New road map to enhance logistics sector, develop infra

April 25,2016 - 09:19 PM

DONATION CONTAINER/NOV.20,2014:The vans of Arch Jose Palma can be seen in the van yard of CIP but the seal is no longer their.(CDN PHOTO/LITO TECSON)

A proposed master plan will identify strategies and programs aimed at enhancing the logistics sector in the country. (CDN PHOTO/LITO TECSON)

The US-funded Advancing Philippines Competitiveness (COMPETE) project has submitted a study for the crafting of a master development plan for the logistics industry.

“The master plan, when completed, shall become a strategic document for enhancing the Philippine logistics sector. Likewise it will contain key actions for implementation in the short and medium term (2016-2022),” Department of Trade and Industry (DTI) Assistant Secretary Rafaelita M. Aldaba said in a statement.

DTI met with industry stakeholders in a consultation on the master plan early this month. COMPETE is funded by the United States Agency for International Development, the lead US agency working to end global poverty.

Aldaba said the master plan will identify strategies and programs designed to further develop the country’s transport infrastructure, particularly roads and ports outside Manila.

In the same statement, DTI Secretary Adrian S. Cristobal cited the urgent need to upgrade infrastructure and logistics in the country to expedite the development of various industries and facilitate trade.

“DTI is working with various stakeholders, particularly the United Portusers Confederation and Procurement and Supply Institute of Asia, to put together a comprehensive national multimodal transport and logistics development plan,” he said.

Logistical costs account for 24 percent to 53 percent of wholesale prices while shipping and port handling costs cover eight to 30 percent, depending on the goods’ route, and roughly five percent of the retail price of goods, the DTI statement read.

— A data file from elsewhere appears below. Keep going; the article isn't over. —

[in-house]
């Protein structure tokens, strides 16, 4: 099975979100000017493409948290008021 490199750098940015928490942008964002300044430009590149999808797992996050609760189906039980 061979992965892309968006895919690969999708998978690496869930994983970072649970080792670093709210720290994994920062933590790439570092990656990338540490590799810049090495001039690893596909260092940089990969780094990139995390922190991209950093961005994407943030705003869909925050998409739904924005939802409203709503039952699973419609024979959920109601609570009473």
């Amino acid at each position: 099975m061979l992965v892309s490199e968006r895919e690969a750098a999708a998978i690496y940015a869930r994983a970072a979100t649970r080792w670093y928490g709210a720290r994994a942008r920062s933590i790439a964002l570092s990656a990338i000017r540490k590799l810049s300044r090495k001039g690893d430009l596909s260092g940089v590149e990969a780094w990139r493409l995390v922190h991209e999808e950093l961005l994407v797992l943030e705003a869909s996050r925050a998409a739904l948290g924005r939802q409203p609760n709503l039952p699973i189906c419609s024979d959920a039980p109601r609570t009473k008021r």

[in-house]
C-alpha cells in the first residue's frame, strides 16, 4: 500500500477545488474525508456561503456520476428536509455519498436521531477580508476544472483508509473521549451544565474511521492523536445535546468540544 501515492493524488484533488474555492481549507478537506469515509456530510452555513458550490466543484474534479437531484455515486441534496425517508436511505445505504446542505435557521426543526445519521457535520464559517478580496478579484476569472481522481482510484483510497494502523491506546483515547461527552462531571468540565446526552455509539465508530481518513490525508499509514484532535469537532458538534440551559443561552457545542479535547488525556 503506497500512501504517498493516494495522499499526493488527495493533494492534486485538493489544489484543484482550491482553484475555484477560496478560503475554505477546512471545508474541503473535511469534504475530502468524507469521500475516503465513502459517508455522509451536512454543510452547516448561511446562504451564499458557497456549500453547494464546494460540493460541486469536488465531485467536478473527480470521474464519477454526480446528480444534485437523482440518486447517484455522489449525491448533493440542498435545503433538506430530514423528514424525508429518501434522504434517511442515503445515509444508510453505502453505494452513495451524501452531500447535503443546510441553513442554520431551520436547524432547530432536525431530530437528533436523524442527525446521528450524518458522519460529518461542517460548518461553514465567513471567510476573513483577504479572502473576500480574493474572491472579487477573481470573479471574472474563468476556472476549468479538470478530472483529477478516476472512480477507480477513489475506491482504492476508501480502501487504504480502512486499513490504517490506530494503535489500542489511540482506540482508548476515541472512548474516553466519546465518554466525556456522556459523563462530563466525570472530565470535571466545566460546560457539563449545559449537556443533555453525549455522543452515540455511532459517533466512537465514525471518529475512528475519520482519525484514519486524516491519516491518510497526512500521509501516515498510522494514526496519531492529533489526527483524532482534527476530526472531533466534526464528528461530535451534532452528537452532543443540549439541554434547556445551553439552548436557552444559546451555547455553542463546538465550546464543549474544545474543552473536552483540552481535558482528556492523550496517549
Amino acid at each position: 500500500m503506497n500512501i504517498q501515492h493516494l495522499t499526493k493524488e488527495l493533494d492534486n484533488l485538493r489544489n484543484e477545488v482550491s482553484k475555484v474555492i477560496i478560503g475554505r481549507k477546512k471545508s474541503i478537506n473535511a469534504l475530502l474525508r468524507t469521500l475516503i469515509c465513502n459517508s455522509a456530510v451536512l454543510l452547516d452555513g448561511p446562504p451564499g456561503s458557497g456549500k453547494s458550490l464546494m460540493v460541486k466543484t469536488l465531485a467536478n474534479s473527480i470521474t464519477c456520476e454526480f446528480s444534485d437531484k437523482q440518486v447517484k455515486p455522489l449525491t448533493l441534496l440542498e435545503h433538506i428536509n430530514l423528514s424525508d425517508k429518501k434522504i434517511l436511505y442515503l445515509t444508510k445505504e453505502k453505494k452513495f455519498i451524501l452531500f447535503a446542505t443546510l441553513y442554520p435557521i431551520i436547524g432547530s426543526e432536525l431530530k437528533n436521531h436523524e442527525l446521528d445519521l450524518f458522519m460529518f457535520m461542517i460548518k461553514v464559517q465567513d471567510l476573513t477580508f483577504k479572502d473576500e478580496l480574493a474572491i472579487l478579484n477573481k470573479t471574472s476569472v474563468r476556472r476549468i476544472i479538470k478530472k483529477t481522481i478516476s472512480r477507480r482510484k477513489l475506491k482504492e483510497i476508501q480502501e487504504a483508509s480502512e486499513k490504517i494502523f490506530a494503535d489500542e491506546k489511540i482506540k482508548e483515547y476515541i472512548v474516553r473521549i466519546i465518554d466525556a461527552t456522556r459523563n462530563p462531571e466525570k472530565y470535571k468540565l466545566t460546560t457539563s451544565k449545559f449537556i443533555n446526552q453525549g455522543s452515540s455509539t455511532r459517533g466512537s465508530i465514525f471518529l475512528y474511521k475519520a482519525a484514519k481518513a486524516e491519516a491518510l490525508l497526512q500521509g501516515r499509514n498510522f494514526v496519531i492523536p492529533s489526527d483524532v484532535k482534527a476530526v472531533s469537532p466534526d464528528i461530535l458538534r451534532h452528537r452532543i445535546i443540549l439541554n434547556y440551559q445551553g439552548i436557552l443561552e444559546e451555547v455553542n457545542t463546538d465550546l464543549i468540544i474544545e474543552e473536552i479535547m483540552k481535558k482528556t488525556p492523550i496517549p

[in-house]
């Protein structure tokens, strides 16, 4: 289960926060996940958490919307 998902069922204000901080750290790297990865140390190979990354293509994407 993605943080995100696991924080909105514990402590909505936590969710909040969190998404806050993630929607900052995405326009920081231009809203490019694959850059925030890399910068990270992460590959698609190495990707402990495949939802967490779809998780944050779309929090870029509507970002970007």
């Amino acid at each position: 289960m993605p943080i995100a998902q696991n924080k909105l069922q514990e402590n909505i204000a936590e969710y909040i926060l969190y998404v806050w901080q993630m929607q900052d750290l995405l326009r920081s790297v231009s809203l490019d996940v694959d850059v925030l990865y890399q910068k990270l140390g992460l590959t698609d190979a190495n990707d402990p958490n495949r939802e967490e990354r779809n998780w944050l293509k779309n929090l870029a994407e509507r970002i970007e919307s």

Cristobal said the Philippines has the highest logistics cost among Asean (Association of Southeast Asian Nations) countries.

He said in Cambodia, the cost of transporting 15 metric tons of containerized auto parts from domestic ports to warehouses, in cost per kilometer, is the lowest at $0.89. It is followed by Thailand at $1.14. The Philippines, he said, has the highest at US$21.10.

Citing a study published by World Bank, Cristobal said the Philippines lags behind its Asean neighbors in terms of the “ease of doing business” based on the time and cost, excluding tariffs. Domestic transport was one of the three critical factors in measuring the performance of each country.

“While the numbers do not seem favorable nor encouraging, industry together with government remains focused and determined to address challenges and gaps in the various functions of the logistics chain by effecting reforms and establishing mechanisms to further build the logistics industry,” he said.

DTI recently set up the Supply Chain and Logistics Management Division (SCLMD) under the Competitiveness Bureau.

“This division is mandated to lower logistics cost and streamline the process of transporting goods from point of origin to point of destination. This includes formulation of policies and measures relative to supply chain, trade facilitation, and logistics to support exporters, importers and traders by helping secure competitive rates and equitable terms and conditions,” Cristobal added.

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